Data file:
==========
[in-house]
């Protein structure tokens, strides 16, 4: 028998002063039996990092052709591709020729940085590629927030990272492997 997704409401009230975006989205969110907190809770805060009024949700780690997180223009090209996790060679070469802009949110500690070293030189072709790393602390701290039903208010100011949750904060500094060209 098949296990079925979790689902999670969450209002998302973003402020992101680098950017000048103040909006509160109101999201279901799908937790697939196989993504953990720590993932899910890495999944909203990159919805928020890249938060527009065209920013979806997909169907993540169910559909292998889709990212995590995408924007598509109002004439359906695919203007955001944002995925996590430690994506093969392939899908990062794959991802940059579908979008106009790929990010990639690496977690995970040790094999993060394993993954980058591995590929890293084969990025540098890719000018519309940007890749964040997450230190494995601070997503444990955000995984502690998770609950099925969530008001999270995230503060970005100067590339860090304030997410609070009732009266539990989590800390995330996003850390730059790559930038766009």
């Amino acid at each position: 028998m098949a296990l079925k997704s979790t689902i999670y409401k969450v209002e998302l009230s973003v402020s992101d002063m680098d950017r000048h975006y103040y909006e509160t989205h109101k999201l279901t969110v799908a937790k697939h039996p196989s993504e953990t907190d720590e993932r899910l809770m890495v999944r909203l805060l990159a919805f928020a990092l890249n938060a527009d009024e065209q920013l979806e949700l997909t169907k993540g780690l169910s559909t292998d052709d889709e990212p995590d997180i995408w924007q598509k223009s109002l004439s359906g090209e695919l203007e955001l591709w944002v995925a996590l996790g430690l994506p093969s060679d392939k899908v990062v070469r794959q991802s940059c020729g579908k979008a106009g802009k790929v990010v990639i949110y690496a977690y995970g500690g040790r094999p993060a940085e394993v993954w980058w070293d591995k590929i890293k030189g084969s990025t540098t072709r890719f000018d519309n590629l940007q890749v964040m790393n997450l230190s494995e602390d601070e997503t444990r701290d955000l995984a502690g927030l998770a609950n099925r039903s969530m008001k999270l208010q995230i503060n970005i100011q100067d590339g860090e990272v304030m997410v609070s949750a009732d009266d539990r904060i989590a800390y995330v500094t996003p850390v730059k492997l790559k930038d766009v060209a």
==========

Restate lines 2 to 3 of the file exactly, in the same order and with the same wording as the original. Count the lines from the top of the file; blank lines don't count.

């Protein structure tokens, strides 16, 4: 028998002063039996990092052709591709020729940085590629927030990272492997 997704409401009230975006989205969110907190809770805060009024949700780690997180223009090209996790060679070469802009949110500690070293030189072709790393602390701290039903208010100011949750904060500094060209 098949296990079925979790689902999670969450209002998302973003402020992101680098950017000048103040909006509160109101999201279901799908937790697939196989993504953990720590993932899910890495999944909203990159919805928020890249938060527009065209920013979806997909169907993540169910559909292998889709990212995590995408924007598509109002004439359906695919203007955001944002995925996590430690994506093969392939899908990062794959991802940059579908979008106009790929990010990639690496977690995970040790094999993060394993993954980058591995590929890293084969990025540098890719000018519309940007890749964040997450230190494995601070997503444990955000995984502690998770609950099925969530008001999270995230503060970005100067590339860090304030997410609070009732009266539990989590800390995330996003850390730059790559930038766009």
């Amino acid at each position: 028998m098949a296990l079925k997704s979790t689902i999670y409401k969450v209002e998302l009230s973003v402020s992101d002063m680098d950017r000048h975006y103040y909006e509160t989205h109101k999201l279901t969110v799908a937790k697939h039996p196989s993504e953990t907190d720590e993932r899910l809770m890495v999944r909203l805060l990159a919805f928020a990092l890249n938060a527009d009024e065209q920013l979806e949700l997909t169907k993540g780690l169910s559909t292998d052709d889709e990212p995590d997180i995408w924007q598509k223009s109002l004439s359906g090209e695919l203007e955001l591709w944002v995925a996590l996790g430690l994506p093969s060679d392939k899908v990062v070469r794959q991802s940059c020729g579908k979008a106009g802009k790929v990010v990639i949110y690496a977690y995970g500690g040790r094999p993060a940085e394993v993954w980058w070293d591995k590929i890293k030189g084969s990025t540098t072709r890719f000018d519309n590629l940007q890749v964040m790393n997450l230190s494995e602390d601070e997503t444990r701290d955000l995984a502690g927030l998770a609950n099925r039903s969530m008001k999270l208010q995230i503060n970005i100011q100067d590339g860090e990272v304030m997410v609070s949750a009732d009266d539990r904060i989590a800390y995330v500094t996003p850390v730059k492997l790559k930038d766009v060209a």